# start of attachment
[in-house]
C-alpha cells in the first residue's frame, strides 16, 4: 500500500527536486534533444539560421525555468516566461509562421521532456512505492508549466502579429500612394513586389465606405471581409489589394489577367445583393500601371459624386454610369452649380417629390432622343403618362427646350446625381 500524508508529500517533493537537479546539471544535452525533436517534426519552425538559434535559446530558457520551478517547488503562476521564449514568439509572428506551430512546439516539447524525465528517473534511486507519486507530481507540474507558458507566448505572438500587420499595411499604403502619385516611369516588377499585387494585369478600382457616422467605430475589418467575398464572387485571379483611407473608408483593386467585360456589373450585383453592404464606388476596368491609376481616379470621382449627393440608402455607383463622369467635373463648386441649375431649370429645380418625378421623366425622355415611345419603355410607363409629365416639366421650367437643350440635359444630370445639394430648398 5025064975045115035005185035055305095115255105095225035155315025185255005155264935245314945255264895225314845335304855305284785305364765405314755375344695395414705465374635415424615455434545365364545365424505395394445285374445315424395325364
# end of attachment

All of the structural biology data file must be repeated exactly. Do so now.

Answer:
[in-house]
C-alpha cells in the first residue's frame, strides 16, 4: 500500500527536486534533444539560421525555468516566461509562421521532456512505492508549466502579429500612394513586389465606405471581409489589394489577367445583393500601371459624386454610369452649380417629390432622343403618362427646350446625381 500524508508529500517533493537537479546539471544535452525533436517534426519552425538559434535559446530558457520551478517547488503562476521564449514568439509572428506551430512546439516539447524525465528517473534511486507519486507530481507540474507558458507566448505572438500587420499595411499604403502619385516611369516588377499585387494585369478600382457616422467605430475589418467575398464572387485571379483611407473608408483593386467585360456589373450585383453592404464606388476596368491609376481616379470621382449627393440608402455607383463622369467635373463648386441649375431649370429645380418625378421623366425622355415611345419603355410607363409629365416639366421650367437643350440635359444630370445639394430648398 5025064975045115035005185035055305095115255105095225035155315025185255005155264935245314945255264895225314845335304855305284785305364765405314755375344695395414705465374635415424615455434545365364545365424505395394445285374445315424395325364